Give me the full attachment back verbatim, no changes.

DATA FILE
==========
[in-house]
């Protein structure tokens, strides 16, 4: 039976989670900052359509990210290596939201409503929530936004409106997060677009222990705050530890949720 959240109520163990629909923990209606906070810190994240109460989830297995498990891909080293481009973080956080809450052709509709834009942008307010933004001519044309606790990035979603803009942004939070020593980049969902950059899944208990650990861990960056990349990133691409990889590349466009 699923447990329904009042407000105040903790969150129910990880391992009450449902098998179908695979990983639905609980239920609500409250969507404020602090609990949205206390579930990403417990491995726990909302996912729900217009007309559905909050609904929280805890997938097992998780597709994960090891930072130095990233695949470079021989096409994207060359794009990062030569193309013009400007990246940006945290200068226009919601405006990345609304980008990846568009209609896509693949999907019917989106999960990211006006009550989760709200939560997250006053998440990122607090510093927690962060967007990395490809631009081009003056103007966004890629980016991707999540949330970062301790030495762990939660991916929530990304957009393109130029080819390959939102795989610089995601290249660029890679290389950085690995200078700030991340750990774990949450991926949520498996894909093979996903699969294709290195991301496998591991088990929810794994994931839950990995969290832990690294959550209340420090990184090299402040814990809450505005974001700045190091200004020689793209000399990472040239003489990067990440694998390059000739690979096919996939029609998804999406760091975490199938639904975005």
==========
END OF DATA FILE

[in-house]
């Protein structure tokens, strides 16, 4: 039976989670900052359509990210290596939201409503929530936004409106997060677009222990705050530890949720 959240109520163990629909923990209606906070810190994240109460989830297995498990891909080293481009973080956080809450052709509709834009942008307010933004001519044309606790990035979603803009942004939070020593980049969902950059899944208990650990861990960056990349990133691409990889590349466009 699923447990329904009042407000105040903790969150129910990880391992009450449902098998179908695979990983639905609980239920609500409250969507404020602090609990949205206390579930990403417990491995726990909302996912729900217009007309559905909050609904929280805890997938097992998780597709994960090891930072130095990233695949470079021989096409994207060359794009990062030569193309013009400007990246940006945290200068226009919601405006990345609304980008990846568009209609896509693949999907019917989106999960990211006006009550989760709200939560997250006053998440990122607090510093927690962060967007990395490809631009081009003056103007966004890629980016991707999540949330970062301790030495762990939660991916929530990304957009393109130029080819390959939102795989610089995601290249660029890679290389950085690995200078700030991340750990774990949450991926949520498996894909093979996903699969294709290195991301496998591991088990929810794994994931839950990995969290832990690294959550209340420090990184090299402040814990809450505005974001700045190091200004020689793209000399990472040239003489990067990440694998390059000739690979096919996939029609998804999406760091975490199938639904975005």